Hausa Architecture

Hausa Architecture is the architecture of Hausa People. Hausa Architectural forms include mosques, walls, common compounds, and gates.

Towns and Compounds

Large Hausa towns tended to have wards assigned to different ethnics. Kano for example had 127 wards. In 1450, a Fulani ward was added. Between 1500-1804 other wards were added: Ayagi ward for Yorubas, Tudun Nufawa ward for Nupe, Dandalin Turawa ward for Libyan Arabs.

House compounds had a box design with a dome roof or flat clay roof. A courtyard existed in the center of the compound. A compound had a zaure or entranceway that lead to a forecourt called a kofir gida then to another entrance at the centre, where the head, wife, and relatives lived. The compound would also have storage for granaries and other storage items.


Hausas began building walls early in antiquity. The term birane or walled town was in use since the 1100s. Hausa walled towns eventually evolved into walled cities. Overtime, walls would encompass farming land, for further protection. Queen Amina of Zaria had walls built out of adobe around the city of Zaria. Zaria's wall was a testament to the prosperous and illustrious reign of the queen. Kano's outer wall during the the 1800s was twenty feet wide at the base, thirty feet high,  with a circumference of twelve miles, covering an area of sixteen square mile.


Hausa Walls usually contained large gates similiar to Marinid gates of the Moroccan Rabat in the 1300s and Andalusian gates found in Fez. These gigantic gates were made of termite resistant palm wood covered with iron plates. The gates were strong and sturdy. Only the British could knock it down with the use of cannons in 1902-1903.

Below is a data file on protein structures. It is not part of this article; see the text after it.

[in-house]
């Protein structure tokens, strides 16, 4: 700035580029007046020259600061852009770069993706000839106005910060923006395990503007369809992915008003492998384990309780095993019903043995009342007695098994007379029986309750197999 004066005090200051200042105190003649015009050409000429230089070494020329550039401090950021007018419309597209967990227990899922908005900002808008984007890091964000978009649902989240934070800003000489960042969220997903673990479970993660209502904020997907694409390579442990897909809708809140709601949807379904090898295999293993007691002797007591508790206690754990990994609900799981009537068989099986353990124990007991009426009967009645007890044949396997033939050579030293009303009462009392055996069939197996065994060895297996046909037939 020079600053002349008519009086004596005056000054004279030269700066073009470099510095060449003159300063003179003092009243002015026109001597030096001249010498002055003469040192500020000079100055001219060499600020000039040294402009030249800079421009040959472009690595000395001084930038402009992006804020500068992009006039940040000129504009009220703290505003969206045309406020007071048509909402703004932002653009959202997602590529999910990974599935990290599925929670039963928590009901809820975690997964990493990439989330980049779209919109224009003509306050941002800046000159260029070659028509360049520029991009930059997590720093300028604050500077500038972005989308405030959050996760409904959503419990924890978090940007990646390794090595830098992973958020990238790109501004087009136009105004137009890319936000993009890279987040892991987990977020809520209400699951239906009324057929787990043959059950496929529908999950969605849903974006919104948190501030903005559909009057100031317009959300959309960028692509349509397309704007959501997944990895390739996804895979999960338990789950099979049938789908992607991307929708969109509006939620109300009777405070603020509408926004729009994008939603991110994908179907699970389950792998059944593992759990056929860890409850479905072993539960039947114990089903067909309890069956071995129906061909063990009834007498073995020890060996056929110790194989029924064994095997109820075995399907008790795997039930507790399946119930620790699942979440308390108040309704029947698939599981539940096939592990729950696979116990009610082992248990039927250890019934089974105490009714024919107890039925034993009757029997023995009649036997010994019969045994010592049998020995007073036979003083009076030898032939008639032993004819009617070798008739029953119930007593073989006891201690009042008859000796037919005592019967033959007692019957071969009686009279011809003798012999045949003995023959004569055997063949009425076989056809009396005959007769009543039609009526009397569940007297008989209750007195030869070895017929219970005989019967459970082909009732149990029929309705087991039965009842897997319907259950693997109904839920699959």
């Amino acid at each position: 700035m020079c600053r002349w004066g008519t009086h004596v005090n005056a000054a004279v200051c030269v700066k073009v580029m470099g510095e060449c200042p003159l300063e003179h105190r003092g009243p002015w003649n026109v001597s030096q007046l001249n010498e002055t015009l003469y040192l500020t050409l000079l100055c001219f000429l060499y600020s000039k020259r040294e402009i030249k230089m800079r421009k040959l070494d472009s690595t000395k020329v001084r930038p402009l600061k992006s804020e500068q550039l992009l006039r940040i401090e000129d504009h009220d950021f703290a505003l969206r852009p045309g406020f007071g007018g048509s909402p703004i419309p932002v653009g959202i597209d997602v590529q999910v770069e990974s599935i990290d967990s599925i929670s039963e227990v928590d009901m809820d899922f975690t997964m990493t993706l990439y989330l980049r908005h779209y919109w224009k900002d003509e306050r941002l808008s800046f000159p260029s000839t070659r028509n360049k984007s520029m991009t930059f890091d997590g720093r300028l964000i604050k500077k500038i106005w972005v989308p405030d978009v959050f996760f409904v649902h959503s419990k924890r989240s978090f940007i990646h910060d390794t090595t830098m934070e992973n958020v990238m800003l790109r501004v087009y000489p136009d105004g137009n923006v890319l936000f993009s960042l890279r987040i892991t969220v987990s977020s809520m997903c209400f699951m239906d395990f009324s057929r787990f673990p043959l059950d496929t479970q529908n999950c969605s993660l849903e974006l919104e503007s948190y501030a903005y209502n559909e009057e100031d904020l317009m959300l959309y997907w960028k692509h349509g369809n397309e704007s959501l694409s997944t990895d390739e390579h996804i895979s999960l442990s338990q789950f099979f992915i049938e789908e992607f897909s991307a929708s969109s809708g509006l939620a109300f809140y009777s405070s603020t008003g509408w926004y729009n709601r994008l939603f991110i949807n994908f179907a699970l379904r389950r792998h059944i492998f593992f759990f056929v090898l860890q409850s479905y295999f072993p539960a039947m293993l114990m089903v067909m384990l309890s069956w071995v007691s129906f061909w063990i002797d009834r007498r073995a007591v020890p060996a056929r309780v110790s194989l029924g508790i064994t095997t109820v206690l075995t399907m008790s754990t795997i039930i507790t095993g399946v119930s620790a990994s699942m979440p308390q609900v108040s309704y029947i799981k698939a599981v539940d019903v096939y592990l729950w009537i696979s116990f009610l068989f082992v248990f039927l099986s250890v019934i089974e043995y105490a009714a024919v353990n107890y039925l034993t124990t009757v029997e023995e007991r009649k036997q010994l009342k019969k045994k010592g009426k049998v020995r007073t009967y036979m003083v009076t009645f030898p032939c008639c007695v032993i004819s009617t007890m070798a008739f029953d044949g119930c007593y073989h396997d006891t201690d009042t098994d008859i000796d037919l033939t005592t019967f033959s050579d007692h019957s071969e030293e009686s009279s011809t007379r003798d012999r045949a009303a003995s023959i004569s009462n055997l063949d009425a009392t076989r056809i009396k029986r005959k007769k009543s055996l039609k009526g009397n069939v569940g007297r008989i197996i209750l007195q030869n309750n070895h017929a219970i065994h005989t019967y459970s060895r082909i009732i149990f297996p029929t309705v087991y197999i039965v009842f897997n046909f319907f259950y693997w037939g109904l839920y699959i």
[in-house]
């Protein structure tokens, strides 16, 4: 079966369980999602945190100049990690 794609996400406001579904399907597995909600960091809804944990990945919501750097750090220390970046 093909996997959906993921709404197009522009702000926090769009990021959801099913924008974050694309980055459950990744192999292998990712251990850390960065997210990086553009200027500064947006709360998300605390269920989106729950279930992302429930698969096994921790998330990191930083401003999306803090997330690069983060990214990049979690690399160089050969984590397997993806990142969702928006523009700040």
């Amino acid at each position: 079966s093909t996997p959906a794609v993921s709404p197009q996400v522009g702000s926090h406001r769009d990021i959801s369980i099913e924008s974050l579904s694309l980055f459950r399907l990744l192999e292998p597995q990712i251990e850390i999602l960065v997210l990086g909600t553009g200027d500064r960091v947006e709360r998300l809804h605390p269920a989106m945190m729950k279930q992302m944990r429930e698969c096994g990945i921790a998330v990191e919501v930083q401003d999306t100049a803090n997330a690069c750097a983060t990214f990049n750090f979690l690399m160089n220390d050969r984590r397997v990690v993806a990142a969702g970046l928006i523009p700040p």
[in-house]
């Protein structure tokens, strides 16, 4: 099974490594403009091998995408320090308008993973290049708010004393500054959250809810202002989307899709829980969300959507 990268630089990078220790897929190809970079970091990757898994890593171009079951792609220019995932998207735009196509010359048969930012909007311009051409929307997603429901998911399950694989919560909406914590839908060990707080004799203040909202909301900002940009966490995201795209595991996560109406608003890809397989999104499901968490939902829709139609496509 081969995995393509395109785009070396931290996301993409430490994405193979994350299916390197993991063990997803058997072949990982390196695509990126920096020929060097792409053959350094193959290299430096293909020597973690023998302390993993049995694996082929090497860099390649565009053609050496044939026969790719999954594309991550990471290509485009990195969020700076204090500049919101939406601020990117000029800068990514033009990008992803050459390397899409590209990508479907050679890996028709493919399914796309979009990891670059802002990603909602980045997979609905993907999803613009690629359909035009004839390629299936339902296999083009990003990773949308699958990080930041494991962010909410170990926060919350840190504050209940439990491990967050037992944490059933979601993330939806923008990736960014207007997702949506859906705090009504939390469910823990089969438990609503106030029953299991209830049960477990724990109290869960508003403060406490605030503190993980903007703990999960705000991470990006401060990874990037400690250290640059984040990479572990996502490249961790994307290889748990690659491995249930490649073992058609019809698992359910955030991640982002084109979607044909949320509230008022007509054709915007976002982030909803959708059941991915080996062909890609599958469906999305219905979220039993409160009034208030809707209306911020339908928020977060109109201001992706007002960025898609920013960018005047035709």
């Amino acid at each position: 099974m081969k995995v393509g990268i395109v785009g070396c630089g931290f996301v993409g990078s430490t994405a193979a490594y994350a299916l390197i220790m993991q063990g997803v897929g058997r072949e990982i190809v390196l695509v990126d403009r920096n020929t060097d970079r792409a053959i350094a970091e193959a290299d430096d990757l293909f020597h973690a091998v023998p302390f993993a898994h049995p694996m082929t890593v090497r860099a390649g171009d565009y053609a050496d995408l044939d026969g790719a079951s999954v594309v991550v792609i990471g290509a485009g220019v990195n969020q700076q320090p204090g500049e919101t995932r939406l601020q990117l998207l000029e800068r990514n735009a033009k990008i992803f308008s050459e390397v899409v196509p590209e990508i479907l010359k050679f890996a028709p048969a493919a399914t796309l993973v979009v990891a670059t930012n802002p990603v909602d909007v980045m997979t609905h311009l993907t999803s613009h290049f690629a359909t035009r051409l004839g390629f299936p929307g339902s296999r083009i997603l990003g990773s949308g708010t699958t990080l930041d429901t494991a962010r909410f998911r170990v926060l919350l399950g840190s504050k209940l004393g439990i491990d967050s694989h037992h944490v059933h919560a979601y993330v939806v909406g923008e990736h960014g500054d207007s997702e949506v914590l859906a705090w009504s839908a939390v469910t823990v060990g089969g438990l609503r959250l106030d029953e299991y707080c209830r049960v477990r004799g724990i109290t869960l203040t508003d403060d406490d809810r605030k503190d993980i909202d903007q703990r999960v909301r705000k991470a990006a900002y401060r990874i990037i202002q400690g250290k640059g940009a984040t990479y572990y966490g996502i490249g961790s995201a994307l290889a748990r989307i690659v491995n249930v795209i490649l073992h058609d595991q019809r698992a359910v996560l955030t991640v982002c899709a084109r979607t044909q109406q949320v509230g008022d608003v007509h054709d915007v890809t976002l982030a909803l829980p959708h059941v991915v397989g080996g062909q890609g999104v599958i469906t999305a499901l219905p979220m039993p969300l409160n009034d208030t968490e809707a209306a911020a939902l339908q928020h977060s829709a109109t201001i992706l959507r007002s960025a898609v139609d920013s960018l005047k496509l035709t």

Hausas built numerous mosques. Hausa mosque displayed the Timbuktu/Djenne style , introduced by the Dyula fleeing the Moroccan invasion of Songhay. In 1534, the Timbuktu/Djenne later fused with a Tunisian style introduced by Tunisian muslim fleeing the Ottoman invasion. Initially, mosques were built with thatch, reinforced earth and wattle-and Daub. Some were built with a special Hausa mixture of mud, katse(vegetable matter),  and oxen blood. Later burnt bricks were used. The usage facilitated the easy construction of a rectangular building, a requirement in the building of a mosque. Sturdier walls made multi-story buildings  and a heavy clay roof possible.

Hausas imported termite resistance palm wood. Such importation, marked the beginning of large dome construction and clay roof of monumental size. Domes would be support by one timber. Between 1469-1499, Kano became very prosperous. Domes were even more grand and manumental. This grandeur was captured by Hugh Clapperton in his description of Sokoto city.

a square tower, the ceiling of which was a dome, supported by eight ornamental arches, with a bright plate of brass in its center. Between the arches and the outer wall of the tower, the dome was encircled by a neat balustrade in front of a gallery, which led into an upper suite of rooms.